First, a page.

Closely related to providing direction is the act of aligning the people involved in the program. In order for teachers to be willing to spend time and energy on the program, they need to be convinced of its utility. In the leadership role, the principal must communicate the vision and the values of the program to gain alignment and commitment. A crucial element in the alignment process is to build and nurture collaboration among the teachers. Supporting the leadership strategies, managerial actions integrate the program into the school’s written policy plan and thus make it a shared strategy that all teachers are committed to use. Formalization is also advanced by monitoring the extent to which teachers follow the school plan. Careful alignment around values and questions of relevance can influence teachers’ conviction of the program’s utility and thus decrease tensions they may experience as change occurs.

To enable

Finally, successful implementation also requires that the principal ensures that the teachers have the tools and training to use the program. In the leadership capacity, the principal needs to be available as a discussion partner for the teachers during implementation. The leader probes and listens to teachers to identify their needs and to give them feedback. In the management role, the allocation of resources and time for teacher training and program implementation (including teachers’ planning time) is crucial. Teacher training is critical to successful program implementation. In a new health promotion initiative, teacher training needs a broader focus than in a prepackaged program. In either case, the aim of collaboration between teachers, school leadership, and students is vital.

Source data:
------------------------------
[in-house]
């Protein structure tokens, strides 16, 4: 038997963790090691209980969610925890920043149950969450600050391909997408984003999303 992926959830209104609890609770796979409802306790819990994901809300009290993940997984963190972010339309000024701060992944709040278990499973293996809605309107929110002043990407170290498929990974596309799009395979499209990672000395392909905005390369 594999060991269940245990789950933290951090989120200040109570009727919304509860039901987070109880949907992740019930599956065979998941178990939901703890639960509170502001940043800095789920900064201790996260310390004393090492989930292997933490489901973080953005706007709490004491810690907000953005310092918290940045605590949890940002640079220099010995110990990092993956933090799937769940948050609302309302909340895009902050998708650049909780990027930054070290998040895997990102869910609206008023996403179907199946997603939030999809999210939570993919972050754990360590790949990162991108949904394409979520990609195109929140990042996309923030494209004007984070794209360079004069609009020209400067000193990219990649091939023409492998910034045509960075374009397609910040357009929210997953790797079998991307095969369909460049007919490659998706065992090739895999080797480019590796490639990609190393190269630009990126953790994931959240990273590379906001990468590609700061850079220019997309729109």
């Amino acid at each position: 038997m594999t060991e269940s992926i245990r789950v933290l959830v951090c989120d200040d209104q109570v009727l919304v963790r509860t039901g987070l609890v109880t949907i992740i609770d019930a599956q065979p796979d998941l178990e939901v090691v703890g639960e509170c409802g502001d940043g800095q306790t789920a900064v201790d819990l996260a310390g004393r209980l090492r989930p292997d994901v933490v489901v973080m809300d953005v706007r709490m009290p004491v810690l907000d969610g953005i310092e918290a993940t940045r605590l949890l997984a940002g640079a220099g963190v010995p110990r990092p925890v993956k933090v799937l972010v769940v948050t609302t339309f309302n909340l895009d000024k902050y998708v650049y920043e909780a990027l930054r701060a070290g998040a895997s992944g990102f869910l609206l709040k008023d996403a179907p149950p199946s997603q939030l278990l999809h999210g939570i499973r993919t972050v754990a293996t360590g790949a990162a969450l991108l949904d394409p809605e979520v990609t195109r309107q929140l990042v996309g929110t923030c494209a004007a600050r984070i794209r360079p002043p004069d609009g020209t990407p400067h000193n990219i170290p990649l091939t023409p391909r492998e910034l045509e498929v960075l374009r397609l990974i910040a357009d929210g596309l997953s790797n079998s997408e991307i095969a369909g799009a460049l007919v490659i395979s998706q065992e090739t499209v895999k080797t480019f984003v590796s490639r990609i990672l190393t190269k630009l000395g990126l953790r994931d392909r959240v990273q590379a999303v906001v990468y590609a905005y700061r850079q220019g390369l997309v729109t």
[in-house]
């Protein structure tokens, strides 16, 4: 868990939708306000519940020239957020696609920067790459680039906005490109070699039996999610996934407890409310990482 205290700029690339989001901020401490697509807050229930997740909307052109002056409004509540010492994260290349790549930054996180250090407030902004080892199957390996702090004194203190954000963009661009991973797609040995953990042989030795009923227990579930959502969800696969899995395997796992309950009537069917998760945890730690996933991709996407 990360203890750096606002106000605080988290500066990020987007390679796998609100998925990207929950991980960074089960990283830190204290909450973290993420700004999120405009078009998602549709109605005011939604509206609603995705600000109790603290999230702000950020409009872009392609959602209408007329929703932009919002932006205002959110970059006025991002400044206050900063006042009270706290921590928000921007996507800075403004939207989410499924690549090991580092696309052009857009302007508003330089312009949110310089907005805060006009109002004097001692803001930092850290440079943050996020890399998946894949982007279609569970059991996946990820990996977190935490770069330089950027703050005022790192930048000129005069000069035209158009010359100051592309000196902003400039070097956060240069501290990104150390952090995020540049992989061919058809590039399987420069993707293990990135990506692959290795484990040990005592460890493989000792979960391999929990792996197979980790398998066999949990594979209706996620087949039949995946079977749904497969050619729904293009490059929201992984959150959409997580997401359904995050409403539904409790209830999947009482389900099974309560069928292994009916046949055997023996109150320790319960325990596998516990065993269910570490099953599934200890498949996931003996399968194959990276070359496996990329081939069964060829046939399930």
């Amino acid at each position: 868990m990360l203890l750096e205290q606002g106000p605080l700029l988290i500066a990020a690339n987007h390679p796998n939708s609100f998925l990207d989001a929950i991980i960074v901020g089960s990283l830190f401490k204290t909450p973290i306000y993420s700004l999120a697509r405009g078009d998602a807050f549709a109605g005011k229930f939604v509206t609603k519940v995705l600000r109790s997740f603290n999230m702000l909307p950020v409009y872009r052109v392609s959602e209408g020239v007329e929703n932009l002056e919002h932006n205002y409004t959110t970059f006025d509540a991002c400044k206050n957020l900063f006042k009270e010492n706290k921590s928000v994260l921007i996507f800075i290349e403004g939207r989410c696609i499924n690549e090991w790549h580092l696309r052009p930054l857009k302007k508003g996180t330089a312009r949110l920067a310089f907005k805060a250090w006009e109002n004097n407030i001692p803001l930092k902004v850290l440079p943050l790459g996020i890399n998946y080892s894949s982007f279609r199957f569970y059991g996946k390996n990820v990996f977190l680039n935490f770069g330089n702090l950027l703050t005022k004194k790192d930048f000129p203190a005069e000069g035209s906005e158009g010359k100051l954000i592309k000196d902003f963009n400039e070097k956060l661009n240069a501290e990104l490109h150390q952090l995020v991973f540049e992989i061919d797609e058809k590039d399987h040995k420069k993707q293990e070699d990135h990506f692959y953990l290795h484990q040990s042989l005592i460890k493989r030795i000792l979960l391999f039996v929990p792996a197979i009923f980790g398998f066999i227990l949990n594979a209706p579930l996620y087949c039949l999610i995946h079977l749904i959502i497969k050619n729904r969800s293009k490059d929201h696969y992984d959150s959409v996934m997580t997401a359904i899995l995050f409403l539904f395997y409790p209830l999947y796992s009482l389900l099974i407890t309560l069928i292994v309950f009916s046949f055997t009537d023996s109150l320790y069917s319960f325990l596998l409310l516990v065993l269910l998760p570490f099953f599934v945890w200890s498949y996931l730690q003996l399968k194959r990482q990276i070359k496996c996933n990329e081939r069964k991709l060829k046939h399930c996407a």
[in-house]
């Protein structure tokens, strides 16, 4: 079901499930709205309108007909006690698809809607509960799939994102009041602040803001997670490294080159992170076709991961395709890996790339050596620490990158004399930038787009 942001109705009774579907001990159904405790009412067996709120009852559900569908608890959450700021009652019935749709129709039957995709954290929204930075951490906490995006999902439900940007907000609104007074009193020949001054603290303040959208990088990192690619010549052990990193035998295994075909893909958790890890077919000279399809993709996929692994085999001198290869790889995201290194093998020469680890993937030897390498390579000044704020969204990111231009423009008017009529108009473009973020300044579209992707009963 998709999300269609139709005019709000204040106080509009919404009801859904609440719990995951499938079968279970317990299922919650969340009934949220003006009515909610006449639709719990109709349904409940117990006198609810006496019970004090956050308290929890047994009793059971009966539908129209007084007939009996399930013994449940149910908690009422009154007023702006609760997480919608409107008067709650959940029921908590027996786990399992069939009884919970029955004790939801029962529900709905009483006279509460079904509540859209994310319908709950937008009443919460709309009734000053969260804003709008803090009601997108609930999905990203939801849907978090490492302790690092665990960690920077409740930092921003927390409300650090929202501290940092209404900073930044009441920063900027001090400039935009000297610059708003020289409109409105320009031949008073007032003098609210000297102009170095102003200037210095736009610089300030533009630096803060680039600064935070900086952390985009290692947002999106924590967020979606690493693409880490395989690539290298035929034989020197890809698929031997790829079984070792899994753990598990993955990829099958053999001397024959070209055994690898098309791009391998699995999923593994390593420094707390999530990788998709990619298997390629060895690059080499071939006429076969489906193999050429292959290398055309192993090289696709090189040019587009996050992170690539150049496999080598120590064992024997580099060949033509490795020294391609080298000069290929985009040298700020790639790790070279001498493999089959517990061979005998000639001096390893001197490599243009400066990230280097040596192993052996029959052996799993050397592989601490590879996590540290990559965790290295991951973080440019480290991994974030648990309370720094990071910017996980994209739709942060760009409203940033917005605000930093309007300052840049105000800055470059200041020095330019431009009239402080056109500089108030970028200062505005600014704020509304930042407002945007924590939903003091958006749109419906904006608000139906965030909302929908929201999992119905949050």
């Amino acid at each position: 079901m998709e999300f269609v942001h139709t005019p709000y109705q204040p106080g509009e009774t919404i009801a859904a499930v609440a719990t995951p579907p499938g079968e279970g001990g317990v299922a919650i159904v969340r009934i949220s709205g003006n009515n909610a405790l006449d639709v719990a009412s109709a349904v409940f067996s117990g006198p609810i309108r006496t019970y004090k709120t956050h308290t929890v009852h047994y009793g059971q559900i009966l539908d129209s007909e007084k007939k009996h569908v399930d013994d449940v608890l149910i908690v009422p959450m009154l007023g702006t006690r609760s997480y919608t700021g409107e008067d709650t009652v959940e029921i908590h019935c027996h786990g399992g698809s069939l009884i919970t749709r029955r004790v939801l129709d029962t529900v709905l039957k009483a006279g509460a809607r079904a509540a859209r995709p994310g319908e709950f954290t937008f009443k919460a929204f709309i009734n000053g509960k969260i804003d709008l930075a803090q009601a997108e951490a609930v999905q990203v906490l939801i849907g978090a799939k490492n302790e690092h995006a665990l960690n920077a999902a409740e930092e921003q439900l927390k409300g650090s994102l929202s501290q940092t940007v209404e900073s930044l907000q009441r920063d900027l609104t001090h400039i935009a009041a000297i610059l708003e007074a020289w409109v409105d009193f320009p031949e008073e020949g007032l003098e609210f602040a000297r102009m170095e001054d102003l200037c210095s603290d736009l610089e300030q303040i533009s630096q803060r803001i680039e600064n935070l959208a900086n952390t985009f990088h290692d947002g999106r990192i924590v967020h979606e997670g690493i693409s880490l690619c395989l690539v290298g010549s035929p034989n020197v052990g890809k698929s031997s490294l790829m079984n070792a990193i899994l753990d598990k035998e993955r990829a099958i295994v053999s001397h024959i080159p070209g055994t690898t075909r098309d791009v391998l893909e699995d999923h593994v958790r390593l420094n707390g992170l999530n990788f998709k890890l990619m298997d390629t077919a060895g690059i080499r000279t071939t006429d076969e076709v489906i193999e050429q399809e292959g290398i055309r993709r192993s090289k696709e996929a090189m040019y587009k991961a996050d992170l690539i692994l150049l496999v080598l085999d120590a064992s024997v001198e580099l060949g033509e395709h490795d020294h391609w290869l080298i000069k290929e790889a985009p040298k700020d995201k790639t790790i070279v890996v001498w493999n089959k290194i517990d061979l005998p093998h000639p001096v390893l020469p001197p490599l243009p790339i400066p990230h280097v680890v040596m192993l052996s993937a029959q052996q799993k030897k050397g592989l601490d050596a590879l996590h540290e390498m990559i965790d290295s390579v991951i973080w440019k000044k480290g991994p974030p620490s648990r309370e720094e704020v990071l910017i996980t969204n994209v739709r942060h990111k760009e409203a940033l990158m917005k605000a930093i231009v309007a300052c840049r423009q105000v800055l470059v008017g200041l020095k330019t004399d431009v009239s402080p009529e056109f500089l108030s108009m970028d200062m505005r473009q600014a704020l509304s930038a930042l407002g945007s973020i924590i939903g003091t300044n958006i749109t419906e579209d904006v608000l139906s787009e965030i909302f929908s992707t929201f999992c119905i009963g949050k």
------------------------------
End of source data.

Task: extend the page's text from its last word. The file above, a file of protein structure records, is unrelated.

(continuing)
Leadership and management strategies are also important to secure the sustainability of the program. A long-term perspective on the three core elements of a principal’s role is important. Experience over time helps teachers identify any impact of the initiative on their daily teaching life and thus the program’s utility. The principal’s ongoing attention to how the program advances the school’s goals enhances sustainability. This attention helps teachers cope with changes and urges professional development. Further, the principal’s management strategies maintain the new program’s position in the overall school policy plan and thus allow for rational allocation of resources, particularly in the realm of ongoing teacher training and staff development.